A perfect engine of corrosive satire, this drama follows the adventures of an amoral cameraman to its logical and unsettling end.
* This filmography is not intended to be a comprehensive list of this artist’s work. Instead it reflects the films this person has been involved with that have been reviewed on this site.
An appreciation of "1941" and interview with Bob Gale.
An excerpt from the October 2014 edition of "Bright Wall/Dark Room" on "The Hunger."
A tribute to Leonard Maltin by RogerEbert.com's writers, on the occasion of his reference book Leonard Maltin's Movie Guide ceasing publication after 45 years.
An excerpt from the September 2014 issue of "Bright Wall/Dark Room" on "Notes on a Scandal."
Remembering James Garner; Jerusalem Film Festival; Ignatiy Vishnevetsky on "At the Movies"; Val Kilmer in "Tombstone"; DC Comics' Diversity Crisis.
An appreciation of Michael Mann's "The Insider" on its 15th anniversary that connects Michael Mann's film with the westerns of Howard Hawks.
Ramin Bahrani made his fourth Ebertfest appearance with a touching screening of his masterful "Goodbye Solo" and a Q&A moderated by David Bordwell.
Members of the Ebert Club remember Roger one year after his passing.
Recent titles released on Blu-ray.
Understanding consciousness; Inside Llewyn Davis and Mad Men; Canceling the Colbert Show; John Wayne biography; Amtrak's shoddy writer's program.
RogerEbert.com writers share their favorite memories of watching the Oscars.
Writer Christy Lemire responds to our Movie Love Questionnaire.
Food stamps cuts hit hard; "Gravity" as an experimental blockbuster; Netflix is wicked busy; a Maureen O'Hara biography; Lego's female scientist figure.
On writing for free (don't do it!); the aftermath of "12 Years a Slave"; erasing John Wayne; Halloween spell-ings; bad writer, bad person?
Writer Sheila O'Malley responds to our Movie Love Questionnaire.
In the new book "Crab Monsters, Teenage Cavemen, and Candy Stripe Nurses," Chris Nashawaty tells the story of the amazing life and career of Roger Corman through a collection of interviews, which Nashawaty has put together into a blow-by-blow collage account.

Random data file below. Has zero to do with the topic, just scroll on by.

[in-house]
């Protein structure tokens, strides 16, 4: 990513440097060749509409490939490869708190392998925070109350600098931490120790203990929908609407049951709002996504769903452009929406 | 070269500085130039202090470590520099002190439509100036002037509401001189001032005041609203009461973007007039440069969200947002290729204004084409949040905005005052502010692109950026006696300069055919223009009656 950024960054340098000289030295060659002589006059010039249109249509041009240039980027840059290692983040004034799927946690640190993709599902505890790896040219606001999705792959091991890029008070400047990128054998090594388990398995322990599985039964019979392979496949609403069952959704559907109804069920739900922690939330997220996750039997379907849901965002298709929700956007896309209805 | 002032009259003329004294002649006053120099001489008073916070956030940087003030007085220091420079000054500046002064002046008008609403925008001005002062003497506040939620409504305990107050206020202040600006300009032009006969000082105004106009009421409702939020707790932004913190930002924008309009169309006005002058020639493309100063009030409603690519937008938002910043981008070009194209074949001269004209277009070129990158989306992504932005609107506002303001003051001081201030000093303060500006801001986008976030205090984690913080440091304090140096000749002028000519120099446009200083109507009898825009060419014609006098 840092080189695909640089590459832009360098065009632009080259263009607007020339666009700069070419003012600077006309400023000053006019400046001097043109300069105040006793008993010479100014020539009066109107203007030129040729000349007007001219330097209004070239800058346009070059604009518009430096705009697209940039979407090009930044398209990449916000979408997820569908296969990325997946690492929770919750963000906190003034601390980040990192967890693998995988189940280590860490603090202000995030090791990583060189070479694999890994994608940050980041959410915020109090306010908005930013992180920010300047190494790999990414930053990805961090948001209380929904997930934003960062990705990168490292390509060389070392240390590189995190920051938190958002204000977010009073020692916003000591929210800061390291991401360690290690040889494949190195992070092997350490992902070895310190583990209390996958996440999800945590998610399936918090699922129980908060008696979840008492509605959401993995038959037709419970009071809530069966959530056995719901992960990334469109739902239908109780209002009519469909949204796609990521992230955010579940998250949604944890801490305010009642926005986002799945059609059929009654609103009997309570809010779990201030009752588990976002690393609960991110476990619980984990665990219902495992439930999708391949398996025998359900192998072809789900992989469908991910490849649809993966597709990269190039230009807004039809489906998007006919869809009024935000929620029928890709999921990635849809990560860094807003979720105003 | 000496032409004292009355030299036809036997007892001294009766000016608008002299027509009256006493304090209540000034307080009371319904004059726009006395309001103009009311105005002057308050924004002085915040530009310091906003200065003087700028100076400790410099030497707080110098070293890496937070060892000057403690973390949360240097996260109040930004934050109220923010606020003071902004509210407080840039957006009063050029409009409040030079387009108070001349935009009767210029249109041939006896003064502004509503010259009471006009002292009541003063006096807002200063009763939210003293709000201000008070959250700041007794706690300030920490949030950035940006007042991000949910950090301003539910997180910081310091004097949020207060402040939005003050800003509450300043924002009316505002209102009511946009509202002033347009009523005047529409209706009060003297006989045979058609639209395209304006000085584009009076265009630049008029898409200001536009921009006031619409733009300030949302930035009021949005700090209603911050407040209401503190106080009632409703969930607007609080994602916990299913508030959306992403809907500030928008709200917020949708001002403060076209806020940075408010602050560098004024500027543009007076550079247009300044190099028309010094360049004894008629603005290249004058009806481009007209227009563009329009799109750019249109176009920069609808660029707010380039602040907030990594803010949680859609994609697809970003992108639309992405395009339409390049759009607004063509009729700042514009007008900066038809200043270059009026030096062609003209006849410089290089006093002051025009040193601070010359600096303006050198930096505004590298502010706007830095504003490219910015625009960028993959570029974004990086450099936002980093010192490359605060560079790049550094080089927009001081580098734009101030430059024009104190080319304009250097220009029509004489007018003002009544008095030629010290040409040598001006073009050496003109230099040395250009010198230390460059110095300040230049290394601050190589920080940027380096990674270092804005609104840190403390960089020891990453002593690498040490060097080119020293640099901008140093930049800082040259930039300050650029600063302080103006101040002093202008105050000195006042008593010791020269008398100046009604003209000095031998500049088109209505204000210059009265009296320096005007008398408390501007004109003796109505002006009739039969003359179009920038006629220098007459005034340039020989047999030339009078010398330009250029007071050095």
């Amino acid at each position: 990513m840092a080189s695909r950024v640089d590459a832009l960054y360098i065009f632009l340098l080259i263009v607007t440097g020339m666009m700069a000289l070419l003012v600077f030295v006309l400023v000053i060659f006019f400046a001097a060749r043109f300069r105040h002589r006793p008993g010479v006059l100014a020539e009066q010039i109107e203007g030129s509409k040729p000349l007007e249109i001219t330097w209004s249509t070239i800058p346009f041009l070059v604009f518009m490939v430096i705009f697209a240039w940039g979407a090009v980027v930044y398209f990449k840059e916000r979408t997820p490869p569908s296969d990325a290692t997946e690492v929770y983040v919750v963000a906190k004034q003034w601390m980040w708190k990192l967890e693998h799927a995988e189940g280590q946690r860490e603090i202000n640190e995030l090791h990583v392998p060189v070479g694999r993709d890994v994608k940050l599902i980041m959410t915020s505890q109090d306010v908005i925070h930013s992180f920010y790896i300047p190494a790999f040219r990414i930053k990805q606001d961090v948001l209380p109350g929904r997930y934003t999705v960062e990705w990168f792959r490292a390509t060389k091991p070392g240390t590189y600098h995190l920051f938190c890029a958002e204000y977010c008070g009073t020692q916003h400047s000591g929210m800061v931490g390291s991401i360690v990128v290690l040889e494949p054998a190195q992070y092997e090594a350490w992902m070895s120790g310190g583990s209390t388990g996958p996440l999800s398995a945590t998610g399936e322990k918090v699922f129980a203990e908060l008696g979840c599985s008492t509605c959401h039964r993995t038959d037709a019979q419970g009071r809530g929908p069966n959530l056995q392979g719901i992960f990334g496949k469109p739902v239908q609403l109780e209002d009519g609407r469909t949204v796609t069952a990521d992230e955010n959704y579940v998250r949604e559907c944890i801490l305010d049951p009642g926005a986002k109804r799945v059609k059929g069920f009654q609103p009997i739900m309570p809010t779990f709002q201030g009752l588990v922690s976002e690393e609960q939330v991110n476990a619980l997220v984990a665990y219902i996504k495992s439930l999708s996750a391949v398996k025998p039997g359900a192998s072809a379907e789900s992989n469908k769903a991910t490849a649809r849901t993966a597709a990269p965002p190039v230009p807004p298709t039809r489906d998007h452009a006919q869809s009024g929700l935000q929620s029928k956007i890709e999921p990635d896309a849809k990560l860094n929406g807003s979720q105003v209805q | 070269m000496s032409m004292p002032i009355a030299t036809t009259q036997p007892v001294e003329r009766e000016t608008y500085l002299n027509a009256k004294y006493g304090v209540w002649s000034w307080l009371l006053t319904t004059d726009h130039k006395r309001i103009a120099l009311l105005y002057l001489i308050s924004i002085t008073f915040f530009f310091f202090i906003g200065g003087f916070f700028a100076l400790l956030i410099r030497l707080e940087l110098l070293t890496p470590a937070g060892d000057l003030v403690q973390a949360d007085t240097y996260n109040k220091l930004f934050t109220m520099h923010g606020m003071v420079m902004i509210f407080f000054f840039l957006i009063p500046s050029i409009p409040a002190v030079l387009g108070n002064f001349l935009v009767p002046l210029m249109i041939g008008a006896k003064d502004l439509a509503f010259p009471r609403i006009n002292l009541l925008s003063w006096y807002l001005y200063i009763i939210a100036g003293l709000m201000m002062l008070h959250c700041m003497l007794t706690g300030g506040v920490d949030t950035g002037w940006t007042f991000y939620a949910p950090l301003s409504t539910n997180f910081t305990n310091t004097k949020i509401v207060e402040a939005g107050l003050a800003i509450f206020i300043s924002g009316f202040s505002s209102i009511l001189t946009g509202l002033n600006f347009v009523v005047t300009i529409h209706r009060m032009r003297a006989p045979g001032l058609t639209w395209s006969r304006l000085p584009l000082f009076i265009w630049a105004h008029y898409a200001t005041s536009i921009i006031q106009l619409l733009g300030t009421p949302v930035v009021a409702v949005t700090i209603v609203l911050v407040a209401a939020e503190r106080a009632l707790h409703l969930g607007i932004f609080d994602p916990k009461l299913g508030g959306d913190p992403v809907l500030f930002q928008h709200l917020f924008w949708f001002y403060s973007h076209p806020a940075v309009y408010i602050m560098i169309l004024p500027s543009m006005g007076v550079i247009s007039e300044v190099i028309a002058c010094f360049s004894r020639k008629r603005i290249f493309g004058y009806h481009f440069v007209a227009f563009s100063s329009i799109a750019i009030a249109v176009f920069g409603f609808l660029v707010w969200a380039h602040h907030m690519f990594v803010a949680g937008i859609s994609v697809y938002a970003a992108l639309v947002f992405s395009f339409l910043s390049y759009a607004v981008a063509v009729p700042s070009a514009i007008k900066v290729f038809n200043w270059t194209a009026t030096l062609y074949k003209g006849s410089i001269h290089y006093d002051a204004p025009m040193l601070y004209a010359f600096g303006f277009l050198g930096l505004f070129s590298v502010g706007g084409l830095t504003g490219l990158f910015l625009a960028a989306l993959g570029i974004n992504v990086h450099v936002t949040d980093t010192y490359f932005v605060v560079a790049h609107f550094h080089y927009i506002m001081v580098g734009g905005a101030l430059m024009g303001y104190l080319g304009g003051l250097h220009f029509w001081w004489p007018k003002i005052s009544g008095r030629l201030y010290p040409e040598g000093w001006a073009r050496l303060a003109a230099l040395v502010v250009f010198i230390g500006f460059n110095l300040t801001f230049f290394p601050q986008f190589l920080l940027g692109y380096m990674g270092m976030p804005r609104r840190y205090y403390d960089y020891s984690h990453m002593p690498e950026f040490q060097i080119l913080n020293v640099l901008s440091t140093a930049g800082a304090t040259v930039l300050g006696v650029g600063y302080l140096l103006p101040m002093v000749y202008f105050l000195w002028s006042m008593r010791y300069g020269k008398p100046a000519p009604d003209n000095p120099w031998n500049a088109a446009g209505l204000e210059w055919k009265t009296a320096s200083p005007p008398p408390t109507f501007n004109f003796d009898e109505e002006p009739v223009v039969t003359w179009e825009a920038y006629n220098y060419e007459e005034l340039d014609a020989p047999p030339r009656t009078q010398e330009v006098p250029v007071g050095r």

Sheila writes: Thank you all for taking the time to answer our survey! We will keep you posted on any changes that may come about. So let's get to the newsletter, shall we? Jack Kerouac famously wrote the majority of "On the Road" on one long scroll of paper. Kerouac found that taking the time to remove the finished pages off of the typewriter and replacing them with a fresh sheet interrupted his flow. California artist Paul Rogers, who has done ten book covers for Random House UK of Hemingway classic, has created an online scroll of beautiful illustrations for Kerouac's novel. Evocative and gritty, they make a great companion piece for "On the Road". You can see more of Paul Rogers' cool work at his site.
Bruce Dern and Will Forte reminisce about their father-son road trip in Alexander Payne's "Nebraska."
You emailed me the questions to this interview on March 15, 2013. In your March 16th reply to my email, you said: The piece will go out to all my print syndication customers. (“Print!” How times change.)
I love Jerry Lewis. I love Jerry Lewis so much that I have a friend who, whenever I mention Lewis online, sends me the simple two word message "Rupert Pupkin". That, of course, is the name of Robert De Niro's deranged wannabe in Martin Scorcese's "The King of Comedy". Pupkin is so obsessed with Jerry Langford, the comedian played by Jerry Lewis, that he kidnaps him and takes his place on his talk show.
Ramin Bahrani, the best new American director of recent years, has until now focused on outsiders in this country: A pushcart operator from Pakistan, a Hispanic street orphan in New York, a cab driver from Senegal working in Winston-Salem. NC. His much-awaited new film, "At Any Price," is set in the Iowa heartland and is about two American icons: A family farmer and a race car driver. It plays Sunday and Monday in the Toronto Film Festival.
What exactly happened when Clint Eastwood was onstage at the Republican National Convention? The one thing we can agree on was that it was unexpected--by the Republicans, by the audience, perhaps even by Eastwood, who we now know was ad-libbing. It takes brass balls to ad-lib for 12 minutes in front of 30 million people on live TV, just working with yourself and an empty chair.